Categories: OncologyUrology

Kidney Cancer: How much are we aware?

World Kidney Cancer Day reminds us to stay healthy and fit. This is also an appropriate juncture to keep ourselves updated on kidney cancer and the ways to reduce its occurrence and to deal with it in an effective manner. Kidney cancer is a global problem and virtually no country is unaffected by it. With the prevalence gradually increasing over the years, it continues to be a health menace both for patients and clinicians.

It will be prudent to keep ourselves apprised of the real burden. Every year, around 4,30,000 people worldwide will be diagnosed with renal cell carcinoma or kidney cancer as it is more commonly called. Thus, world kidney cancer day reminds and reinforces the very thought of the need to work together to reduce the global burden. Even children are not spared. The overall frequency of new cases is estimated to be around 7 and 3.5 per 1, 00,000 persons per year in men and female, respectively. Thus, one can see that males are twice as likely to be affected as females. Other than this other risk factors being long-standing kidney stones, long term dialysis and chronic kidney dysfunction, high and uncontrolled blood pressure, cystic diseases of the kidney, obesity and occupational exposure to certain chemicals. While all these risk factors are implicated as causal, perhaps the strongest and best-studied relationship is found to be with tobacco (in any form) that increases the risk of acquiring kidney cancer by two folds. So, the point to stress is this cancer is preventable in many people.  It may also run in families as most other cancers do. It is the 13th most common cancer worldwide accounting for more than 1,00,000 annual deaths.

The situation is not so gloomy and dismal as there are certain pertinent facts that are positive pointers. Kidney cancer is probably one of the malignancies that enjoy a good survival rate with your probability of still being alive after 5 years of diagnosis being around 93 per cent for early and localized disease. This probability of course decreases as the severity and stage of cancer increases being around 13 per cent for a distant disease which is also a shade better as compared to advanced malignancies of some other organs. So being diagnosed with kidney cancer definitely does not mean the end of life and is certainly not a death sentence. Another important fact that might be of concern to many people is that it enjoys the rare distinction of cancer that does not require chemo or radiotherapy and surgery can cure it completely. So, patients do not have to undergo the arduous journey of bearing the adverse effect of heavy and toxic chemotherapeutic drugs. But the fact that might interest most of you all is the slow growth rate of kidney cancer (0.3 cm per year). It might remain silent and indolent for years altogether before showing up.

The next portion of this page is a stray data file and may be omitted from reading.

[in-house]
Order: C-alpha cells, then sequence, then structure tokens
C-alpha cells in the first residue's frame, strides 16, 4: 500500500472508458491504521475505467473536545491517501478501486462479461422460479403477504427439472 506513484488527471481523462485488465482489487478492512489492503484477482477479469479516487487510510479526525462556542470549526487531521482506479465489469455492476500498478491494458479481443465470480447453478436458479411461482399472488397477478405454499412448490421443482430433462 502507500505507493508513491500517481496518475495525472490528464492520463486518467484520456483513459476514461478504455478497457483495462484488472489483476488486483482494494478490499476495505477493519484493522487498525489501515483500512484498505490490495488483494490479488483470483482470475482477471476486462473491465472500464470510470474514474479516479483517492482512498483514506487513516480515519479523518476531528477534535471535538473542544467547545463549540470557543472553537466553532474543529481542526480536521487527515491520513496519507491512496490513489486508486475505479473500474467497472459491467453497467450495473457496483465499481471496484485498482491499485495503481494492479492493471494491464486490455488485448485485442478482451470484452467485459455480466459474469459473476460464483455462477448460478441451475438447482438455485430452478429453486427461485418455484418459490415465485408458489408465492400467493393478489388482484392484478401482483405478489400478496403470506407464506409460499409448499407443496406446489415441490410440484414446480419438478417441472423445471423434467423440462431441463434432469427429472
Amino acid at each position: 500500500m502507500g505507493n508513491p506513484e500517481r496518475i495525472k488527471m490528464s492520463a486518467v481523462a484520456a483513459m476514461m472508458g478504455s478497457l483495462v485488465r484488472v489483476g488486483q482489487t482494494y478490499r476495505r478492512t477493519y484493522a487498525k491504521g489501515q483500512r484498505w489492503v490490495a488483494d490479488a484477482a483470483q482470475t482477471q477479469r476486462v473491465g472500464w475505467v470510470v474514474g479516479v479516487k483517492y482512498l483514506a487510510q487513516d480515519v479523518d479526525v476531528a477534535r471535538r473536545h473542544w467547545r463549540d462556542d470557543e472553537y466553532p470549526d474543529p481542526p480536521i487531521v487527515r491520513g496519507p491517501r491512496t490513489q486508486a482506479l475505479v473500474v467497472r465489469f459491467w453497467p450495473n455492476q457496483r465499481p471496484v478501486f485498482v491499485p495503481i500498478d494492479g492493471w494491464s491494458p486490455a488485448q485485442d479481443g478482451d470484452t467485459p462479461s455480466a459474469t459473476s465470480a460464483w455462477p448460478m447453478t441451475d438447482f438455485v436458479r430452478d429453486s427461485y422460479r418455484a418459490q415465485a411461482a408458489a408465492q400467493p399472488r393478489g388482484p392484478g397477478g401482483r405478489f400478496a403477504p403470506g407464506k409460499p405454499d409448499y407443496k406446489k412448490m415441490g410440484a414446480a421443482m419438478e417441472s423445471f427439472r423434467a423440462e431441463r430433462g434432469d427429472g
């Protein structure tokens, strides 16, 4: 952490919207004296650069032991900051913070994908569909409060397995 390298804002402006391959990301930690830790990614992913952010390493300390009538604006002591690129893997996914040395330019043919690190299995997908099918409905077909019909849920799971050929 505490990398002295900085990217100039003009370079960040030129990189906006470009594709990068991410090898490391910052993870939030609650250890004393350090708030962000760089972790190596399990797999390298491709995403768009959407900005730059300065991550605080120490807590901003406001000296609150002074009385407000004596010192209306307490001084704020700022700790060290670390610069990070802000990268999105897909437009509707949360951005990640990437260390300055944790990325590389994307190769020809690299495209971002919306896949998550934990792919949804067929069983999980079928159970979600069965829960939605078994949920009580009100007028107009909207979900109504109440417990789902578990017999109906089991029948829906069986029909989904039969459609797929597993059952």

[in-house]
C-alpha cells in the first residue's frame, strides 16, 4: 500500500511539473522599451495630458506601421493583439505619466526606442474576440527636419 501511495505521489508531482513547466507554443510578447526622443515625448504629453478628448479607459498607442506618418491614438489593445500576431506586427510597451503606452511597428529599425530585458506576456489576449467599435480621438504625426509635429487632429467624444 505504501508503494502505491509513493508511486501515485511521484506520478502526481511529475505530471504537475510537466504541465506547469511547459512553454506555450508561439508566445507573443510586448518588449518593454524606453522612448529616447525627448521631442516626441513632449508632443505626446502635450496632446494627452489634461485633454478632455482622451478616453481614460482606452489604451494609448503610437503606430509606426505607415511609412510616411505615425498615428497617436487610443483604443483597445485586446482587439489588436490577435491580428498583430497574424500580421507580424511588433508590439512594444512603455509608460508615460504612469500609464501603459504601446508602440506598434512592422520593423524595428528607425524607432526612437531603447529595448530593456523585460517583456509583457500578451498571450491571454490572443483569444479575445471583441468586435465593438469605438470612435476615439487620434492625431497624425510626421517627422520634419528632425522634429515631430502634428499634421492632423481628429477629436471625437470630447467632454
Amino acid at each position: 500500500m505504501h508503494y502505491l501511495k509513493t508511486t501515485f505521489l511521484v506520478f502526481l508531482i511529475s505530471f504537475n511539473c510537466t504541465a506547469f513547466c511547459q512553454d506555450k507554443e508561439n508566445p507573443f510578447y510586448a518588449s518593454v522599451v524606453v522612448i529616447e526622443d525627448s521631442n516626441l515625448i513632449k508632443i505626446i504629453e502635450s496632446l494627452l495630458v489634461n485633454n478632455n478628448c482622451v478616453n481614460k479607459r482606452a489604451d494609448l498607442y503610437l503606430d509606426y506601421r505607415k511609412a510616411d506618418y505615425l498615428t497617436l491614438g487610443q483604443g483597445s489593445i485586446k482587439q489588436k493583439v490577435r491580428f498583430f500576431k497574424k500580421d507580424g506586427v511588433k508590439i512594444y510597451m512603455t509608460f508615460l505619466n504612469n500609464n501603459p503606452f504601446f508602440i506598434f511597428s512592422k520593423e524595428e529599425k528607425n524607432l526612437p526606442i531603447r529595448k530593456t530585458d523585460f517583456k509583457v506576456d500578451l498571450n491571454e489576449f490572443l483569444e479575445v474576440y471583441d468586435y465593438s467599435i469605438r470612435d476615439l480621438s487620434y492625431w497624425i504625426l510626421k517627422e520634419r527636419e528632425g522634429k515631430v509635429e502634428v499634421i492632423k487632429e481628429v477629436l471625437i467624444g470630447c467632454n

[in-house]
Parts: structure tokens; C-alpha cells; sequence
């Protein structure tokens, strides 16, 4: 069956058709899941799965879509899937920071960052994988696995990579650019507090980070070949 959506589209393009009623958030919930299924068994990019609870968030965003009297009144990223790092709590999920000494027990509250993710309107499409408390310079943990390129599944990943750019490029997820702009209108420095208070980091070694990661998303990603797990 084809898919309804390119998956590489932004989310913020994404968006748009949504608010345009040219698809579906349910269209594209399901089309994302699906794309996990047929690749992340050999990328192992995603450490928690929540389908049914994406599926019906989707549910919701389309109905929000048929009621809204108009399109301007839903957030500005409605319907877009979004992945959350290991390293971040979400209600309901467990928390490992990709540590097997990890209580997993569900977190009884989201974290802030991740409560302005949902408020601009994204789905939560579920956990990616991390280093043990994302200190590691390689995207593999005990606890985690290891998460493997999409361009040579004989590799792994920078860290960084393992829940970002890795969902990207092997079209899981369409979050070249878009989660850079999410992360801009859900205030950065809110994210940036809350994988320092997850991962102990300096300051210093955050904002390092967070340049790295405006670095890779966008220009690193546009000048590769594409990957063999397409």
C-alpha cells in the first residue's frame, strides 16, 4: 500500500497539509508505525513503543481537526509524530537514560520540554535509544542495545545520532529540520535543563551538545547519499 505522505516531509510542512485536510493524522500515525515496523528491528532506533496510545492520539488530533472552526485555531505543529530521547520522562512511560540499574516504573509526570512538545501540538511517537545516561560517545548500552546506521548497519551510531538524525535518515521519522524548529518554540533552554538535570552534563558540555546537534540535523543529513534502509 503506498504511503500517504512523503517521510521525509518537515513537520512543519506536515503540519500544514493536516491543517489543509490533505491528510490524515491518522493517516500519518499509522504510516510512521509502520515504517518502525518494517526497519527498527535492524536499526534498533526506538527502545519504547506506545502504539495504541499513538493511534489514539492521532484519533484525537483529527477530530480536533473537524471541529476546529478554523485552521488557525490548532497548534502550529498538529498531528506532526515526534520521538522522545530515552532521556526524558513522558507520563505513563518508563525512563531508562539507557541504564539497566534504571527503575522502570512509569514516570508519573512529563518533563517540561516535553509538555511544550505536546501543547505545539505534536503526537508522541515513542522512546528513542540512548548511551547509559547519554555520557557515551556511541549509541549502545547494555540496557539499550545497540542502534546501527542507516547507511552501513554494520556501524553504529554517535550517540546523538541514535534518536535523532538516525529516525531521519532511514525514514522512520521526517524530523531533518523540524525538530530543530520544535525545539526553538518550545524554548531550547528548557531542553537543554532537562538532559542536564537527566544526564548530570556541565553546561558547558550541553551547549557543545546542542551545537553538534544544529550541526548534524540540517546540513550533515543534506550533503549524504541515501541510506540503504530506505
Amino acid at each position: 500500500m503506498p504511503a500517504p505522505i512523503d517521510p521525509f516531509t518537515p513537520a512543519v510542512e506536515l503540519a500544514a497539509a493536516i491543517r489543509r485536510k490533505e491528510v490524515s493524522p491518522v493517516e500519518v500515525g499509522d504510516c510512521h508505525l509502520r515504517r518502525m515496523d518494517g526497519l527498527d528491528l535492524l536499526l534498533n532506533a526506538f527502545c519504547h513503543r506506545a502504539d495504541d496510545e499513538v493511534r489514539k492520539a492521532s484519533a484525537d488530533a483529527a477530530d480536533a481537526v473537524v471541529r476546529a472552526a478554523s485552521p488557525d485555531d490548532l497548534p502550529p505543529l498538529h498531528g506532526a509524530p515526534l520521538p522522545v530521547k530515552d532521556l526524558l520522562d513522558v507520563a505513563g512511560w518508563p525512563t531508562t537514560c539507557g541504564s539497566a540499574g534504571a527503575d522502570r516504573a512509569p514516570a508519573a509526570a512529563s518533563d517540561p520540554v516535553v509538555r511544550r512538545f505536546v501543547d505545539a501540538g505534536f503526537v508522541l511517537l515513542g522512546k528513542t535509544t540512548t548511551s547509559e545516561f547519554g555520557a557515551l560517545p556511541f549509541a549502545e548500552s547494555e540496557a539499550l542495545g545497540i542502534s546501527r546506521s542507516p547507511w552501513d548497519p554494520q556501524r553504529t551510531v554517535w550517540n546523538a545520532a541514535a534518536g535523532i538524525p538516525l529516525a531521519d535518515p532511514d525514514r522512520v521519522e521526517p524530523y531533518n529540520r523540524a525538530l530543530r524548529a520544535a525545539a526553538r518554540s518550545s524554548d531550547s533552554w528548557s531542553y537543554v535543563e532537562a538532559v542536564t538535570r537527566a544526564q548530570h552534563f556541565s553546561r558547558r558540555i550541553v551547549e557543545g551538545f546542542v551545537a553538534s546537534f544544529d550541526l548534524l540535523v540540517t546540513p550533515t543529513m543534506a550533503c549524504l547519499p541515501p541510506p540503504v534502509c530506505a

Another lesser-known fact is while some cases may be identified early, not all cases are easily detected. Some of these cancers might not show any leading symptoms and are diagnosed incidentally during an unrelated check-up. And the kidneys being located deep inside might make detection of cancer difficult. Some of the people may pass blood in the urine; have abdominal pains or swelling, long term fever not attributable to any other condition, unexplained weight loss, fatigue and easy tiredness, persistent low back pain and a general feeling of ill health.

There are advanced treatment modalities available like laparoscopic /robotic removal of the kidney. This surgery comes in the ambit of minimally invasive surgery which makes sure that hospital stay is minimised, and the recovery is hastened. Do talk to your urologist about partial nephrectomy in which maximum nephrons are spared and the entire kidney need not be removed. This surgery becomes highly important in patients who are diabetic, hypertensive, are suffering from chronic kidney disease, have only a kidney since birth or are left with one kidney due to the other kidney already being damaged for some reason or having been surgically removed. The people who are medically unfit to undergo surgery need not feel left out. They can be offered radiofrequency and cryoablation. Your doctor may also find it suitable to put you on active surveillance for small and seemingly indolent tumours.

World Kidney Cancer Day reinforces that cancer doesn’t have to define you. Don’t give up. Every day is worth it and it’s possible not just to survive, but to thrive and to live a healthy, wonderful life again. The need of the hour is to smell the coffee and to timely consult your urologist. As the lockdown is now gradually lifting up and the covid is ebbing, turning up in hospital might not sound scary now. However, the option of video consultation is also viable and the advice of the surgeon may be availed at the doorstep. As they always say, Cancer Cannot Wait.

The article is authored by Dr. Abhinav Jain, Consultant – Urology & Kidney Transplantation, Dharamshila Narayana Superspeciality Hospital, Delhi

Narayana Health

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